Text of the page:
tetters must identify themselves by name,
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affiliation, if any.
Submit material to: Daily Nebraskan, 34
Nebraska Union, 1400 R St. Lincoln,
NE. 68588-0448. E-mail:
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One of the chronic problems with
liberalism is its tendency to overdo,
and therefore ironically undermine,
the means employed to achieve its
ends. In art, we call this the “dialecti
cal conversion,” which means push
ing a tendency to its extreme - even
tually resulting in its opposite effect.
Nowhere better can this be seen but
here on campus, scrawled all over the
sidewalks - aphorisms, written with
good intentions, desperately falling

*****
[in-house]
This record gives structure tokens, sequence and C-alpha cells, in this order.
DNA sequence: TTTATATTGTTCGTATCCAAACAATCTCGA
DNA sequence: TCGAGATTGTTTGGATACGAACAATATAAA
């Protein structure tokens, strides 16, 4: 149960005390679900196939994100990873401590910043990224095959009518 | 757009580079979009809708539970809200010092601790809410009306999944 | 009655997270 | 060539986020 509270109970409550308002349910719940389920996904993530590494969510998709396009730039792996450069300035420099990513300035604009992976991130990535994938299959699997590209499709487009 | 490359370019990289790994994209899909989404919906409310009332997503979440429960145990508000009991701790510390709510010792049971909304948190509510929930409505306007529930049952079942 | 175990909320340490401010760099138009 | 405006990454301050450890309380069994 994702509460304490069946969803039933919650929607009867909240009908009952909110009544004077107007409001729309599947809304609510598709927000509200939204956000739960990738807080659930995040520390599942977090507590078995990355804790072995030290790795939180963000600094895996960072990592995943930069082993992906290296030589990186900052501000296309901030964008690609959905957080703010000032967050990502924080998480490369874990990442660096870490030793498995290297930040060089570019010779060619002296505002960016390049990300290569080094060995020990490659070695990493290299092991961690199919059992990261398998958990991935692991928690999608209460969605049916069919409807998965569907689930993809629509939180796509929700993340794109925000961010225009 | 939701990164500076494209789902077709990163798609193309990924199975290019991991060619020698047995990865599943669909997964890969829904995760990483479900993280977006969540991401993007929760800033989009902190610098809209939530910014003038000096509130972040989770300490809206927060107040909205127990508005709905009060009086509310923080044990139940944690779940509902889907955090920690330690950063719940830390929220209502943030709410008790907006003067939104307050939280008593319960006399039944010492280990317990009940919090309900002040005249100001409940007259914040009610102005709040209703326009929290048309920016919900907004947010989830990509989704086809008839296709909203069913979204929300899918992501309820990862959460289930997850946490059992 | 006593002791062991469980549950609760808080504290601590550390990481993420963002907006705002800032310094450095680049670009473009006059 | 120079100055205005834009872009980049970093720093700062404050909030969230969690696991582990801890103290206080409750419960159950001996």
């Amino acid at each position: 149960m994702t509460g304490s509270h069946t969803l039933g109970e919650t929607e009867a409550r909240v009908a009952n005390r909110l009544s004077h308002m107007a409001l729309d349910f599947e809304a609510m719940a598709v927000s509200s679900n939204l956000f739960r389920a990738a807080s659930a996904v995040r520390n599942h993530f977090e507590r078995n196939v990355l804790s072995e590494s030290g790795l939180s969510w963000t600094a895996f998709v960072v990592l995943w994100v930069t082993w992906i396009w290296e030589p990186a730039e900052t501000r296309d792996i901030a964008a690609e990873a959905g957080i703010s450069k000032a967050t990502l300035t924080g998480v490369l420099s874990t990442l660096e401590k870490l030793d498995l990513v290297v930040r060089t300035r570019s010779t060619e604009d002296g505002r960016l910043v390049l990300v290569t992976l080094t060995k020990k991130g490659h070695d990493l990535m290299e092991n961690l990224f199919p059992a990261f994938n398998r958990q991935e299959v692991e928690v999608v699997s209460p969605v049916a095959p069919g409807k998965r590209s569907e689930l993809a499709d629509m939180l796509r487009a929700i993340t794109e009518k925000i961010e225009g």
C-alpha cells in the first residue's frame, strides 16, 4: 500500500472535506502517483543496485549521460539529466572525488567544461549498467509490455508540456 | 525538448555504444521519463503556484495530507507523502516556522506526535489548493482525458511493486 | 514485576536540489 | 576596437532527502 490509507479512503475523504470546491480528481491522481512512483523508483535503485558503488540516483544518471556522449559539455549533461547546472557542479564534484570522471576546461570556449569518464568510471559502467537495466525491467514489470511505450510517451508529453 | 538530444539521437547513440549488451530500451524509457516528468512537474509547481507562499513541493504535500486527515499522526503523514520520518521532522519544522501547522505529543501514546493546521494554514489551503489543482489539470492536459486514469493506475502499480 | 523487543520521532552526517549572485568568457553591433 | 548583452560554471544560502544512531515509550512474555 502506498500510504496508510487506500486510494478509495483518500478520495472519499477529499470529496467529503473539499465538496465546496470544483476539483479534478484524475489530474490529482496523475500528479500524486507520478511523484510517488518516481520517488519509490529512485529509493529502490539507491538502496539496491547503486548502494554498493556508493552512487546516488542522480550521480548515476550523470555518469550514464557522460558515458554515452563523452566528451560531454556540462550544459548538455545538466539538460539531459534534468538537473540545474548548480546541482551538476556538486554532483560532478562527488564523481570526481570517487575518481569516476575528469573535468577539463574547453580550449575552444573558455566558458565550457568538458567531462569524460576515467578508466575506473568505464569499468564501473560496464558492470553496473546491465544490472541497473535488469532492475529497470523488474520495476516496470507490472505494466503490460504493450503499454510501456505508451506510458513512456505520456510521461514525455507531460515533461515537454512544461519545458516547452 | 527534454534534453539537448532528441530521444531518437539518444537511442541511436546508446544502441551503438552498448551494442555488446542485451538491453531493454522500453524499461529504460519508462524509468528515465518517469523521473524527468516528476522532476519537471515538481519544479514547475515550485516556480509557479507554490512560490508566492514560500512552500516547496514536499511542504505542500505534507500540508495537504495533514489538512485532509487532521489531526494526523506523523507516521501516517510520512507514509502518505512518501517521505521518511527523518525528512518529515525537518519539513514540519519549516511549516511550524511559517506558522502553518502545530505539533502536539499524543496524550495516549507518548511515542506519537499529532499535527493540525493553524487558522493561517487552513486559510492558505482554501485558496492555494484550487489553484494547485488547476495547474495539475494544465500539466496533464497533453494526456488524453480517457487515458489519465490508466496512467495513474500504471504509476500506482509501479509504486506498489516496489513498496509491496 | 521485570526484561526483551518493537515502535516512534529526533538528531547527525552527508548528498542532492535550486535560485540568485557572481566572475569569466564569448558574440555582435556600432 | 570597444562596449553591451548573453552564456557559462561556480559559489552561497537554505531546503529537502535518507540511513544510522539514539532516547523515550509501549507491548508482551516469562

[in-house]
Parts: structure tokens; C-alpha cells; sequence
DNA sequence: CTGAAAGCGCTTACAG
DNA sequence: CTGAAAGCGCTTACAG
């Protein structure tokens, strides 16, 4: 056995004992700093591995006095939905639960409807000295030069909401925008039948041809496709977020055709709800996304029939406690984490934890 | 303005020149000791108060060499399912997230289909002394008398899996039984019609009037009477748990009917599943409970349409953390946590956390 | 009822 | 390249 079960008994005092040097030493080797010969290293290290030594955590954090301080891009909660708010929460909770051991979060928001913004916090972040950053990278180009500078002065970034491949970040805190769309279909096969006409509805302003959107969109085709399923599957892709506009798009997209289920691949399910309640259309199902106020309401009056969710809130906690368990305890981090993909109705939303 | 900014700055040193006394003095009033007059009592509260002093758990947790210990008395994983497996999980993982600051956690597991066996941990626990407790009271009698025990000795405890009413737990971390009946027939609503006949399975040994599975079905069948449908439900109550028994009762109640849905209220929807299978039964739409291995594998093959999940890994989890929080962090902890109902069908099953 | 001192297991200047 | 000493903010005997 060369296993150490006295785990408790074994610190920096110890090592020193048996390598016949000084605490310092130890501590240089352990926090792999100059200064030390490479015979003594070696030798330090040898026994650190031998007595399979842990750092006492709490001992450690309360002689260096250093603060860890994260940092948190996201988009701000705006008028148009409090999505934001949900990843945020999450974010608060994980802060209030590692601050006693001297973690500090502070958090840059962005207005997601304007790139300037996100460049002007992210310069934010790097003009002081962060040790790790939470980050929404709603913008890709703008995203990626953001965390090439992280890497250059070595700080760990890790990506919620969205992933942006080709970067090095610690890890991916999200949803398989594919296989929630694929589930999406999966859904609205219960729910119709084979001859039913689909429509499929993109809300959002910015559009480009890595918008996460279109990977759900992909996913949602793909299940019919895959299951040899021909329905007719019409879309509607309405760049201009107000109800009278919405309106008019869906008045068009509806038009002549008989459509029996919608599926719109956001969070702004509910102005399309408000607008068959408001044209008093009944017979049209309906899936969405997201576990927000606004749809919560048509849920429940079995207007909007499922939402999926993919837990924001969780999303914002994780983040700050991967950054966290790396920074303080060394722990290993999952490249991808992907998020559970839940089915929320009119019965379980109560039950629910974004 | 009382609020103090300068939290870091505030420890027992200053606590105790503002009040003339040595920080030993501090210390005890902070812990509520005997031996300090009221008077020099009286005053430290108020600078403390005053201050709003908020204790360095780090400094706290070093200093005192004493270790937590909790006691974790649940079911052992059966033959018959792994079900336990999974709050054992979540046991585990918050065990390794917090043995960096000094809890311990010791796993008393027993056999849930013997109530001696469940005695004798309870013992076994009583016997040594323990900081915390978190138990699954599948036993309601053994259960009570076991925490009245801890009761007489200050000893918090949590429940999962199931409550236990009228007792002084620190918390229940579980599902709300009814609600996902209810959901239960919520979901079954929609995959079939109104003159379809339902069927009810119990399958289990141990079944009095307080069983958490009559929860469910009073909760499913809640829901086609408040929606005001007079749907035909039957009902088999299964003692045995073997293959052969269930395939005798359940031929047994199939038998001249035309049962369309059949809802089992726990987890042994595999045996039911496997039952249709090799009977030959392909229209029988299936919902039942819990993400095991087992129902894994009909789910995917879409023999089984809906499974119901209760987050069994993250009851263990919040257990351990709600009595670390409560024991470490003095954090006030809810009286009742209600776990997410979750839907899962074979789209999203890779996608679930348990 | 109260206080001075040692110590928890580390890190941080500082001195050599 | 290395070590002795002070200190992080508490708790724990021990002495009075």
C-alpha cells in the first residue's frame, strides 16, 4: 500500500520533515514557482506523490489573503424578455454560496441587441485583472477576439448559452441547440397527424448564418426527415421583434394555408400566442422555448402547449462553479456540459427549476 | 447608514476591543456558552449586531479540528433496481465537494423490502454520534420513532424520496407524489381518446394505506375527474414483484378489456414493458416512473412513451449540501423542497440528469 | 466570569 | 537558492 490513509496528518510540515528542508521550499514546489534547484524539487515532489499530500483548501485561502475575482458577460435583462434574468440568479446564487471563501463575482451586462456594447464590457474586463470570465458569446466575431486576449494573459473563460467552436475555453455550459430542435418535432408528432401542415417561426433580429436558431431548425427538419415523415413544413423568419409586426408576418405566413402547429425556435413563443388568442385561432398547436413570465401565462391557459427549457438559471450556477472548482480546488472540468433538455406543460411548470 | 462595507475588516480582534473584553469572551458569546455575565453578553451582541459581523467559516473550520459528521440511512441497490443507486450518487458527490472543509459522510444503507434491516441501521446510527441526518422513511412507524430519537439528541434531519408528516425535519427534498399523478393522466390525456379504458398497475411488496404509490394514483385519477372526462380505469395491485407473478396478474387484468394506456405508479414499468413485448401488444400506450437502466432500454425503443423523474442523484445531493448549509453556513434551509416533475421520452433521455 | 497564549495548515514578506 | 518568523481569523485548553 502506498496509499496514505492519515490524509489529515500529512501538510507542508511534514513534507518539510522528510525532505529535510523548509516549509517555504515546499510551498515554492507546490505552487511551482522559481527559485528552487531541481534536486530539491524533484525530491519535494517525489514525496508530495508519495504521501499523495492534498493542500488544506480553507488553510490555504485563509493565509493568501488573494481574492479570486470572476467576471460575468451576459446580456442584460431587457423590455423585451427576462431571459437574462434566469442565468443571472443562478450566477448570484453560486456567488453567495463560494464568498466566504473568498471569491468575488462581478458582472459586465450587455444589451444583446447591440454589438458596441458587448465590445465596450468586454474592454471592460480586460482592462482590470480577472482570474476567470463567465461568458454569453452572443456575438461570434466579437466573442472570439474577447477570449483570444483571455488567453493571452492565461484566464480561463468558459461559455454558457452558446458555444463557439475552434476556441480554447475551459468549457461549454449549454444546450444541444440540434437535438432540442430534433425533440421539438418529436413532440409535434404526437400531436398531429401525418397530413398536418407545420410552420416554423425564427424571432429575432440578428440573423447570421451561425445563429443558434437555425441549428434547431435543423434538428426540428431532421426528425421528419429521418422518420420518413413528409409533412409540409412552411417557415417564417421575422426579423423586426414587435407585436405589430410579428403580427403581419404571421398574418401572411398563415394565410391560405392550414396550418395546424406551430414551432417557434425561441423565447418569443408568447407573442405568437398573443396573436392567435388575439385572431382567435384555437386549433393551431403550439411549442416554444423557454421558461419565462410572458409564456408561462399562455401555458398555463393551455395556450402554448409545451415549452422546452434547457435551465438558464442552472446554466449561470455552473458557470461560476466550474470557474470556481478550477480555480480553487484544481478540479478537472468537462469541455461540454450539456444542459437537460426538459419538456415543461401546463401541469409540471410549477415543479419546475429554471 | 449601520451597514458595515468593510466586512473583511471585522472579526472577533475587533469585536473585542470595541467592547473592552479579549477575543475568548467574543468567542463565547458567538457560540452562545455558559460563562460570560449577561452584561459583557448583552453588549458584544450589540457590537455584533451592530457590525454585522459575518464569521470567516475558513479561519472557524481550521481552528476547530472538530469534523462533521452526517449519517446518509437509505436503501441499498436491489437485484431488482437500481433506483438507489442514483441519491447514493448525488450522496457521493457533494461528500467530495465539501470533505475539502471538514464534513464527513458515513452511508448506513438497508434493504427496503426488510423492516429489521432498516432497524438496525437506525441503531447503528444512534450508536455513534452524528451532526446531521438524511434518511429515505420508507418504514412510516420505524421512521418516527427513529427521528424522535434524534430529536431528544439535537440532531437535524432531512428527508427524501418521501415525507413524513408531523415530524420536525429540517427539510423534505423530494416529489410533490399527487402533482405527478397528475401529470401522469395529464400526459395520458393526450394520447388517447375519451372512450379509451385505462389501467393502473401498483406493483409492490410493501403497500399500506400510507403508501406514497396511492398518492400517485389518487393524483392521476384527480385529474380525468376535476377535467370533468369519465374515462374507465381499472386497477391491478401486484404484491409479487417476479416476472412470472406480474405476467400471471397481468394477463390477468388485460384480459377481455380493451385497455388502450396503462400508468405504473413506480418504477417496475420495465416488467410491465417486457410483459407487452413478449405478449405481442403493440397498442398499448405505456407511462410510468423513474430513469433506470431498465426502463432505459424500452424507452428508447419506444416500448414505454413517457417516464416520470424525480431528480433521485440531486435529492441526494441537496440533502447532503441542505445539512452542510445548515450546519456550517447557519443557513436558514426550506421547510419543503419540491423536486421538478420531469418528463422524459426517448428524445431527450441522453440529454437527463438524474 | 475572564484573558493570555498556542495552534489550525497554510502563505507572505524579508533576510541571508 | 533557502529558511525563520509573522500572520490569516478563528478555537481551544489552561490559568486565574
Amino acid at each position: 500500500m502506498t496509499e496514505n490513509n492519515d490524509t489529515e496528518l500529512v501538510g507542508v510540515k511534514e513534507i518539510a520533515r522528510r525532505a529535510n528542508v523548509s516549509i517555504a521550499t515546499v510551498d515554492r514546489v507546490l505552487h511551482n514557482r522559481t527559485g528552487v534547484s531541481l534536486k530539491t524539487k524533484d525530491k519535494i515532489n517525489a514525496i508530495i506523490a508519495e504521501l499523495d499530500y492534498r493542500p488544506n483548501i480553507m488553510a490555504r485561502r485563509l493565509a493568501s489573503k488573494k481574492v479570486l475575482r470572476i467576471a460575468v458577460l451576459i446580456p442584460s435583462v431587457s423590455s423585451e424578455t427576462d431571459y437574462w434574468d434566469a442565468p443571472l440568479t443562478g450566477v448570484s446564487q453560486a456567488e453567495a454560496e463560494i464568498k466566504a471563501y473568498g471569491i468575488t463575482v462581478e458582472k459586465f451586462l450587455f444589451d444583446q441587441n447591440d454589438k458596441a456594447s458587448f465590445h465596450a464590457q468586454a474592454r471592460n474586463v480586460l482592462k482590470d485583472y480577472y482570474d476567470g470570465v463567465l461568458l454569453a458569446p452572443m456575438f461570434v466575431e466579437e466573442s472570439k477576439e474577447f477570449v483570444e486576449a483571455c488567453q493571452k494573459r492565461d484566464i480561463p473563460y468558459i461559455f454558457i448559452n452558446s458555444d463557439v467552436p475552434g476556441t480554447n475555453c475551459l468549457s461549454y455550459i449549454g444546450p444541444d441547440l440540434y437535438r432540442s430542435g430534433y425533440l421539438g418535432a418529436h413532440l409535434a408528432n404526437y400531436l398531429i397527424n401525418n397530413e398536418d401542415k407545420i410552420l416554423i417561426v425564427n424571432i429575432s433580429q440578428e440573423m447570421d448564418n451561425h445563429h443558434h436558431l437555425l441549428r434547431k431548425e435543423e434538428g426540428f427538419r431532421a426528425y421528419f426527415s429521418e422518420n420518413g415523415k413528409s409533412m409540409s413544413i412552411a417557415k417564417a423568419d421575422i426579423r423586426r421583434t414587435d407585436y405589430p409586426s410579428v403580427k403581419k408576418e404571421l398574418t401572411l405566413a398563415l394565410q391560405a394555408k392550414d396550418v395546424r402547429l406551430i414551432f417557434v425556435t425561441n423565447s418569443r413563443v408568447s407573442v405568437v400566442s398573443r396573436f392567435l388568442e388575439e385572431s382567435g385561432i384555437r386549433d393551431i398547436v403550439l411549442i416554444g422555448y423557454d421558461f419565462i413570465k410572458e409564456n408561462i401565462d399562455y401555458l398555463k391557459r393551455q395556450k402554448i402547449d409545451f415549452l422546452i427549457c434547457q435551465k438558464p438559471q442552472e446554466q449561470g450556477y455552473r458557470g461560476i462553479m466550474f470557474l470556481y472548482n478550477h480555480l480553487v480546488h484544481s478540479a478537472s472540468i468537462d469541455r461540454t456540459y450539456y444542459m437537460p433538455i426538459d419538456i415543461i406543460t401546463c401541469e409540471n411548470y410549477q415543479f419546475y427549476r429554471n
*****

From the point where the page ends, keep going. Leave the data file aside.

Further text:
prey to the “dialectical conversion.”
“Queers are here!” “Queers are
Everywhere!” The problem here is
not with the struggle for equality, the
liberalist’s end, but again, the means.
The necessity of awareness, in this
case, is in itself retrogressive. What
does telling everyone that I prefer
men, sexually, to women, or that my
sister prefers women to men, do?
Gay-bashing is reactionary. It is a
response by people who believe that
“queers” are like locusts, a sign of
the apocalypse! They are here! They
are everywhere! And we know that
these people are irrational, and so we
Is it not, then, important to ques
tion whether letting irrational people
know who you prefer sexually is only
fodder, or an impetus, for discrimi
nation, dangerous or violent behav
ior? This does not mean that homo
sexuals should stay in the closet. Yet
the inability to reconcile sexual pref
erence is due to the dichotomy
between “gay” and “straight” sus
tained and perpetuated by gay
activists who claim discrimination.
Forceful, cynical or hostile
activism, like (that of the) night
chalkers on UNL campus, is not pro
ductive. In fact, it is such “activism”
that creates further hostility and divi